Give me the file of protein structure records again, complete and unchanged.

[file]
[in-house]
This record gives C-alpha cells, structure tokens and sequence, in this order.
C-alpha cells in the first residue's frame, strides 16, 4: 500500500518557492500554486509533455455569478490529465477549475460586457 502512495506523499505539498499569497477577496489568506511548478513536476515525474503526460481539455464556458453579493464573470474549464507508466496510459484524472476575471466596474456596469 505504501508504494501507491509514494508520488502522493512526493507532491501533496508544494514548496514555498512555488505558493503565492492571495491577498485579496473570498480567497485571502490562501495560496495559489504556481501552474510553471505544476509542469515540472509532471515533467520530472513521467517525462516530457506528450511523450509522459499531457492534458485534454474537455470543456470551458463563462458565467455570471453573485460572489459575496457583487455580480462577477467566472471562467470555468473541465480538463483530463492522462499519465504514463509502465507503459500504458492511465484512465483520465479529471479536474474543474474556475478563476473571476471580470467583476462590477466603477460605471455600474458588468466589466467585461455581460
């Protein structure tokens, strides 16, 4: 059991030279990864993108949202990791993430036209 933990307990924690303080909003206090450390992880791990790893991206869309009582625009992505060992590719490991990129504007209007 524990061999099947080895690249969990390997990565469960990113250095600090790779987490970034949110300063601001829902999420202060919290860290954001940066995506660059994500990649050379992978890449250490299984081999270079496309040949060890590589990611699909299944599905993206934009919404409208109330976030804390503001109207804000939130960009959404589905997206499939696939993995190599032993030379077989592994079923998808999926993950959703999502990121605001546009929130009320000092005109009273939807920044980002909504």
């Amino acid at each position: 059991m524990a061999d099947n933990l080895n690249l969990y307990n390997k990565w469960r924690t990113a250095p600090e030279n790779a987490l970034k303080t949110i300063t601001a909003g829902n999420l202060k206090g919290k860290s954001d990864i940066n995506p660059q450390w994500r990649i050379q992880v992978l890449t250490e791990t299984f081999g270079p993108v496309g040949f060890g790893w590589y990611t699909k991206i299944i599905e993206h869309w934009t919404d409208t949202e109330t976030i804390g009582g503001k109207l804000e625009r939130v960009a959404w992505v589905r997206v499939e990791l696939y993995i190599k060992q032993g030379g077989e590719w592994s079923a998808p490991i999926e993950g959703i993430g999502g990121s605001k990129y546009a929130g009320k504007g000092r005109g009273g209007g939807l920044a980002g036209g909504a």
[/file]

[in-house]
This record gives C-alpha cells, structure tokens and sequence, in this order.
C-alpha cells in the first residue's frame, strides 16, 4: 500500500518557492500554486509533455455569478490529465477549475460586457 502512495506523499505539498499569497477577496489568506511548478513536476515525474503526460481539455464556458453579493464573470474549464507508466496510459484524472476575471466596474456596469 505504501508504494501507491509514494508520488502522493512526493507532491501533496508544494514548496514555498512555488505558493503565492492571495491577498485579496473570498480567497485571502490562501495560496495559489504556481501552474510553471505544476509542469515540472509532471515533467520530472513521467517525462516530457506528450511523450509522459499531457492534458485534454474537455470543456470551458463563462458565467455570471453573485460572489459575496457583487455580480462577477467566472471562467470555468473541465480538463483530463492522462499519465504514463509502465507503459500504458492511465484512465483520465479529471479536474474543474474556475478563476473571476471580470467583476462590477466603477460605471455600474458588468466589466467585461455581460
């Protein structure tokens, strides 16, 4: 059991030279990864993108949202990791993430036209 933990307990924690303080909003206090450390992880791990790893991206869309009582625009992505060992590719490991990129504007209007 524990061999099947080895690249969990390997990565469960990113250095600090790779987490970034949110300063601001829902999420202060919290860290954001940066995506660059994500990649050379992978890449250490299984081999270079496309040949060890590589990611699909299944599905993206934009919404409208109330976030804390503001109207804000939130960009959404589905997206499939696939993995190599032993030379077989592994079923998808999926993950959703999502990121605001546009929130009320000092005109009273939807920044980002909504």
């Amino acid at each position: 059991m524990a061999d099947n933990l080895n690249l969990y307990n390997k990565w469960r924690t990113a250095p600090e030279n790779a987490l970034k303080t949110i300063t601001a909003g829902n999420l202060k206090g919290k860290s954001d990864i940066n995506p660059q450390w994500r990649i050379q992880v992978l890449t250490e791990t299984f081999g270079p993108v496309g040949f060890g790893w590589y990611t699909k991206i299944i599905e993206h869309w934009t919404d409208t949202e109330t976030i804390g009582g503001k109207l804000e625009r939130v960009a959404w992505v589905r997206v499939e990791l696939y993995i190599k060992q032993g030379g077989e590719w592994s079923a998808p490991i999926e993950g959703i993430g999502g990121s605001k990129y546009a929130g009320k504007g000092r005109g009273g209007g939807l920044a980002g036209g909504a």